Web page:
P.A.C.E yourself

It's always good to pace yourself

It’s always good to pace yourself

I’ve been speaking lately about methodologies and why it’s important to use them. In my presentations I discuss the P.A.C.E acronym, and because I am referencing more and more outside of the presentations, I thought it would be a good idea to throw it up on the blog.

Keeping your composure is a life skill. It’s a skill that many people are never able to develop, and to be completely honest, it’s not an easy skill to obtain. I’ve found that one of the components for keeping my own composure during times of panic is to approach situations methodically. By being methodical I am able to at least present the illusion that I am in control of the situation, and not the other way around. I researched various methodologies and through trials and tribulations, I came up with P.A.C.E which for me was an easy stack of steps, and a reminder to remain clam and steady. Back when I was leisurely boxing, the trainer that I worked with was always stressing the importance of pacing yourself. Burning out in the first 30 seconds of the round is a sure way to get knocked out, and I strongly believe that it applies to everything else in life. First and foremost, set a pace that you can keep. Second, try to at the least maintain that pace successfully before increasing. By keeping my composure I can consistently maintain a certain pose that sends the message (edited for obvious reasons) “You ain’t got no problem, Jules. I’m on the motherfucker. Go back in there, chill them homies out and wait for the Wolf who should be coming directly.”

Keeping your composure...

Keeping your composure…


Problem – First, you should have a problem…and the only way to really assess the situation is to find out all you can about this problem. The problem needs to have a clear definition with as much detail as you can collect. As a manager I particularly liked to know immediately that there is a problem, and shortly thereafter, I liked to be given as much detail about it as possible. If you need to, gather as many of the five “w’s” as you can; who, what, where, when and why. Sometimes, these five pieces of information can make all the difference. During this phase I check the change logs, (if you don’t have a change control process in place, I’d strongly suggest you develop one). I also fire off perfmon and profiler as needed. This phase is all about defining the problem and gathering evidence.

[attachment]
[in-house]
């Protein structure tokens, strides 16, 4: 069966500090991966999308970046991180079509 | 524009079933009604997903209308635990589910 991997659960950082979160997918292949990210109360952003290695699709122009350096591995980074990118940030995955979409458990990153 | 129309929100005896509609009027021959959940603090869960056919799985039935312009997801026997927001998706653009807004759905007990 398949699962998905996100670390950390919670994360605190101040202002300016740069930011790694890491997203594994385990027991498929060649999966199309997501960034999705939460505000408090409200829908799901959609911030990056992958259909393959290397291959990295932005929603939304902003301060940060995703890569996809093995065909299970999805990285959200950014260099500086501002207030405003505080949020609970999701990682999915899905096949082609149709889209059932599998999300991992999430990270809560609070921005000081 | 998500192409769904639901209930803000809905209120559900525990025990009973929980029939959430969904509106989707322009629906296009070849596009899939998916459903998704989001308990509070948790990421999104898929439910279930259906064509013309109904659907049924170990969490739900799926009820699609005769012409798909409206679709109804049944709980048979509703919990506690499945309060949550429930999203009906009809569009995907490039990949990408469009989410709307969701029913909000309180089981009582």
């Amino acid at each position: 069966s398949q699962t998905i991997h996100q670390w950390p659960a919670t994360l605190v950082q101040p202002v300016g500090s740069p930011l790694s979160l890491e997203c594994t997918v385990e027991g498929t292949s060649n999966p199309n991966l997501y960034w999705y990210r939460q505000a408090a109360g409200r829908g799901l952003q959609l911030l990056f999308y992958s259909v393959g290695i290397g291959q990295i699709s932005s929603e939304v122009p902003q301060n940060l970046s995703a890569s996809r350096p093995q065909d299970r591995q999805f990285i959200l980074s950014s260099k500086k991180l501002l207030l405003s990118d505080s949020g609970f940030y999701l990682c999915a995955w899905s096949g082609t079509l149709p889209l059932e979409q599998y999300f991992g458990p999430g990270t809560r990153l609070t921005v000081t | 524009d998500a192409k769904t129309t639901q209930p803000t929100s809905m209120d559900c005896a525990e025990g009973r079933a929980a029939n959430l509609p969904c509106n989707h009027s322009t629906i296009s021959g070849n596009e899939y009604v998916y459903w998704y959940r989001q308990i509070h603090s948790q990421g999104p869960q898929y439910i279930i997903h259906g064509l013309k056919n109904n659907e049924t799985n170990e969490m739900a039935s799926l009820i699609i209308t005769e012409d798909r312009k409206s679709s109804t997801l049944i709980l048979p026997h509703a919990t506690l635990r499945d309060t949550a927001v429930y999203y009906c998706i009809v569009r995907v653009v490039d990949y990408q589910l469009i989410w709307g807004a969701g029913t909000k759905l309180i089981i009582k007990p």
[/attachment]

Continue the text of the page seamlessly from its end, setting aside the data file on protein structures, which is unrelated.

Analysis – The A phase is to analyze the data you collected in P. First, I try to isolate the affected systems. If you can analyze the data from P and conclude (or deduce) the problem areas (think storage, power, query, or people) then you can focus your troubleshooting efforts. During the analysis phase you will hopefully find the cause of the problem, and run some tests for applying a fix. At this point you can communicate your findings, and depending on the chain of command, await orders to execute.

Cure (or Choke) – This is the moment of truth, where you apply your fix, and cure the ailment, or…choke. During C you implement your solution(s) from A, and verify. If you happen to choke, perform a logical heimlich and go back to P. Usually if you choked, then perhaps you overlooked some details, or maybe there is some inconsistency between the testing env and production. Regardless, start over…reset your pace. In this phase you should document any changes that you made, which can be extremely helpful for reverting changes you made in googletastic haste, and for keeping your change control process updated.

Evolve – After you’ve finished the first three phases, you get to my personal favorite, E. In the slide deck you’ll see my definition of Evolve is “To gradually make a stronger more resistant system.” This is for all purposes the definition I’m using for the presentation (which means I dgaf about webster’s). This definition applies to any system that was encountered during the journey, the computers, the servers, the equipment, the humans, and the process itself. Can you make changes that will prevent the problem from reoccurring? Can you develop some sort of early warning system, or an automatic way to respond and deal with the problem right away? Can you provide training or non violent advice to the humans involved so that the problem is avoided in the future? How about the way you applied P.A.C.E? Review they way you dealt with the situation. During the phases of P.A.C.E did you run into any problems? All of the questions come down to making a stronger more resistant system.

Another example of why you should P.A.C.E

Another example of why you should P.A.C.E

So there you are. P.A.C.E as a methodology for keeping calm in the face of certain doom. If you’d like to know more about methodologies and P.A.C.E then check out my presentation Methods Vs. Mayhem, or hit me up.

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